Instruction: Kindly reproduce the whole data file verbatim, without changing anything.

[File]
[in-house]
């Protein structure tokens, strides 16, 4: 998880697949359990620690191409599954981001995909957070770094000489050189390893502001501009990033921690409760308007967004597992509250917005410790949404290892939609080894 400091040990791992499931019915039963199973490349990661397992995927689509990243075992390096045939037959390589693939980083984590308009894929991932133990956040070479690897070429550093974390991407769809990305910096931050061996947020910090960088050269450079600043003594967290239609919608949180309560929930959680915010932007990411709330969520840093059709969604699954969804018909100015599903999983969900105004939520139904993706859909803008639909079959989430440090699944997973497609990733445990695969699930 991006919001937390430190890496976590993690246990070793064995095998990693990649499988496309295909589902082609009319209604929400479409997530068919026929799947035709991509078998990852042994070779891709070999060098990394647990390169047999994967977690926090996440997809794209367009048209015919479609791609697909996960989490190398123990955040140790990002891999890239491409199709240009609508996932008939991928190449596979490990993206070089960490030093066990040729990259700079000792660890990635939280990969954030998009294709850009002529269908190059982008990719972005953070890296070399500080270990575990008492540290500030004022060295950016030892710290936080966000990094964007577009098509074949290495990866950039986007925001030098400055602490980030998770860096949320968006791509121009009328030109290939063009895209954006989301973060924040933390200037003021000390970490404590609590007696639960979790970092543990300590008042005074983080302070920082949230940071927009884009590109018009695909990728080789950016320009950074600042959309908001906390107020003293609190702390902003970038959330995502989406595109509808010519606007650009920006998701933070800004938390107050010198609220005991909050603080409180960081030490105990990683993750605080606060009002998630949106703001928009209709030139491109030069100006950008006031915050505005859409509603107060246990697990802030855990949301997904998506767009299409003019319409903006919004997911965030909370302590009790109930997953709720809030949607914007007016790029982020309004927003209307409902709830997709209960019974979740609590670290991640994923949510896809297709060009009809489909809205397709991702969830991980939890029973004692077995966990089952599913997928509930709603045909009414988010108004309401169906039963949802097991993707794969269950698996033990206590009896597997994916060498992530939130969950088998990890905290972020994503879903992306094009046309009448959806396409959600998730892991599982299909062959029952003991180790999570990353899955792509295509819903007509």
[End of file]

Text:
[in-house]
């Protein structure tokens, strides 16, 4: 998880697949359990620690191409599954981001995909957070770094000489050189390893502001501009990033921690409760308007967004597992509250917005410790949404290892939609080894 400091040990791992499931019915039963199973490349990661397992995927689509990243075992390096045939037959390589693939980083984590308009894929991932133990956040070479690897070429550093974390991407769809990305910096931050061996947020910090960088050269450079600043003594967290239609919608949180309560929930959680915010932007990411709330969520840093059709969604699954969804018909100015599903999983969900105004939520139904993706859909803008639909079959989430440090699944997973497609990733445990695969699930 991006919001937390430190890496976590993690246990070793064995095998990693990649499988496309295909589902082609009319209604929400479409997530068919026929799947035709991509078998990852042994070779891709070999060098990394647990390169047999994967977690926090996440997809794209367009048209015919479609791609697909996960989490190398123990955040140790990002891999890239491409199709240009609508996932008939991928190449596979490990993206070089960490030093066990040729990259700079000792660890990635939280990969954030998009294709850009002529269908190059982008990719972005953070890296070399500080270990575990008492540290500030004022060295950016030892710290936080966000990094964007577009098509074949290495990866950039986007925001030098400055602490980030998770860096949320968006791509121009009328030109290939063009895209954006989301973060924040933390200037003021000390970490404590609590007696639960979790970092543990300590008042005074983080302070920082949230940071927009884009590109018009695909990728080789950016320009950074600042959309908001906390107020003293609190702390902003970038959330995502989406595109509808010519606007650009920006998701933070800004938390107050010198609220005991909050603080409180960081030490105990990683993750605080606060009002998630949106703001928009209709030139491109030069100006950008006031915050505005859409509603107060246990697990802030855990949301997904998506767009299409003019319409903006919004997911965030909370302590009790109930997953709720809030949607914007007016790029982020309004927003209307409902709830997709209960019974979740609590670290991640994923949510896809297709060009009809489909809205397709991702969830991980939890029973004692077995966990089952599913997928509930709603045909009414988010108004309401169906039963949802097991993707794969269950698996033990206590009896597997994916060498992530939130969950088998990890905290972020994503879903992306094009046309009448959806396409959600998730892991599982299909062959029952003991180790999570990353899955792509295509819903007509």